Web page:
Traceroute is a utility that records the route (the specific gateway computers at each hop) through the Internet between your computer and a specified destination computer. It also calculates and displays the amount of time each hop took. Traceroute is a handy tool both for understanding where problems are in the Internet network and for getting a detailed sense of the Internet itself. Another utility, PING, is often used prior to using traceroute to see whether a host is present on the network.
The traceroute utility comes included with a number of operating systems, including Windows and UNIX-based operating systems (such as IBM's AIX/6000) or as part of a TCP/IP package. If your system doesn't include the utility, you can install it. There are freeware versions that you can download.
How It Works
When you enter the traceroute command, the utility initiates the sending of a packet (using the Internet Control Message Protocol or ICMP), including in the packet a time limit value (known as the "time to live" (TTL) that is designed to be exceeded by the first router that receives it, which will return a Time Exceeded message. This enables traceroute to determine the time required for the hop to the first router. Increasing the time limit value, it resends the packet so that it will reach the second router in the path to the destination, which returns another Time Exceeded message, and so forth. Traceroute determines when the packet has reached the destination by including a port number that is outside the normal range. When it's received, a Port Unreachable message is returned, enabling traceroute to measure the time length of the final hop. As the tracerouting progresses, the records are displayed for you hop by hop. Actually, each hop is measured three times. (If you see an asterisk (*), this indicates a hop that exceeded some limit.)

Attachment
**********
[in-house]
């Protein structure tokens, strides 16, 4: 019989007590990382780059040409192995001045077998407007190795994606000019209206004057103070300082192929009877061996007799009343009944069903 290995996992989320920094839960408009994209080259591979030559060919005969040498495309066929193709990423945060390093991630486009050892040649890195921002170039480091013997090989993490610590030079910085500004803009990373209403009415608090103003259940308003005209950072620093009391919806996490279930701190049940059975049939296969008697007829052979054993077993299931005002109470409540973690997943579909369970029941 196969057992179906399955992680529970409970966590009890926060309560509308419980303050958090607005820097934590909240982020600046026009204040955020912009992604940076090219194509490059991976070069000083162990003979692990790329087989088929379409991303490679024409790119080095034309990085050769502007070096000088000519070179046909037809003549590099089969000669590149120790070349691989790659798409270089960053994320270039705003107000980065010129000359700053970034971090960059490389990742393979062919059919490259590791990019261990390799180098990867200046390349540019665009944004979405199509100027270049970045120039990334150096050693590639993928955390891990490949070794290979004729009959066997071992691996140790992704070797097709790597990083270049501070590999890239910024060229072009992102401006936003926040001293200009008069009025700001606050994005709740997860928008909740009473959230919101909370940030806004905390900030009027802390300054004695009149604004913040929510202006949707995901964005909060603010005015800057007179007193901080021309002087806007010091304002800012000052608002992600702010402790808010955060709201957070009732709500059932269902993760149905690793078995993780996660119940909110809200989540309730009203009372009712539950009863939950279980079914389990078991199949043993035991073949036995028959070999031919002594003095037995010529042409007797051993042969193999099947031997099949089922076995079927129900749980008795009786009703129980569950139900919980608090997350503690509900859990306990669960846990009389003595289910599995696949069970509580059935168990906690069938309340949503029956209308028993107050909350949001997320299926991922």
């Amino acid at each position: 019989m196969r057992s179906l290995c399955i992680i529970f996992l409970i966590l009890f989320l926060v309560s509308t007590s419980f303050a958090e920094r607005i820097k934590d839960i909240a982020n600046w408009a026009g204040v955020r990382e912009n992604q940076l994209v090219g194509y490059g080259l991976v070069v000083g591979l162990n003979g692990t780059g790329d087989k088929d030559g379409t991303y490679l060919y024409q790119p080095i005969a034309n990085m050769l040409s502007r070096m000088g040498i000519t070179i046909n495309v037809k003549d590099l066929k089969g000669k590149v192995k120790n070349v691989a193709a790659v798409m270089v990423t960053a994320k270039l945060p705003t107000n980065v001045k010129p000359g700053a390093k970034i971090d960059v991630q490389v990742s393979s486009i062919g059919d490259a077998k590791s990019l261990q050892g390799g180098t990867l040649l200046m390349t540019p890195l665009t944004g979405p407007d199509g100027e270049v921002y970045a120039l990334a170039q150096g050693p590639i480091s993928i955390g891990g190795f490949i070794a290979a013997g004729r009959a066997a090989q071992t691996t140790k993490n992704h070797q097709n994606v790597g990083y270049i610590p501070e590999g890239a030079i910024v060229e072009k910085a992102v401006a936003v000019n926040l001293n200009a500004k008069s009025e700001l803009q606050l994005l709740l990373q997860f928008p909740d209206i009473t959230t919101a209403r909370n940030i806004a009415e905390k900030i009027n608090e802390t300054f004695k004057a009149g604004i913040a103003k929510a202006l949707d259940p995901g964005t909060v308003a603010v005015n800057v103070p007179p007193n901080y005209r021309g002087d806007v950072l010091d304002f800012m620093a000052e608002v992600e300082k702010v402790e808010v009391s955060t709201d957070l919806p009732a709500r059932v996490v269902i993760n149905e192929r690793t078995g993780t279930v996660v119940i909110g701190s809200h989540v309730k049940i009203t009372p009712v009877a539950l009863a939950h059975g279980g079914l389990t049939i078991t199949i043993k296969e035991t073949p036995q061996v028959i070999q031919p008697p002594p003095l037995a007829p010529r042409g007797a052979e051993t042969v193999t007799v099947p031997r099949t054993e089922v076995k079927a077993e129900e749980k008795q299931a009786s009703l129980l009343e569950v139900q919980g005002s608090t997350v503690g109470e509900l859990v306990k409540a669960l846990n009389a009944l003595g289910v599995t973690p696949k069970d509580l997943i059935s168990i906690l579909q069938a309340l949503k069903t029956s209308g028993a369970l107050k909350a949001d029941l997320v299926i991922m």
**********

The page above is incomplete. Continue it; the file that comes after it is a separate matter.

If you have a Windows operating system, try traceroute out by clicking on Start-->Programs-->MS-DOS Prompt, and then at the C:WINDOWS prompt, enter: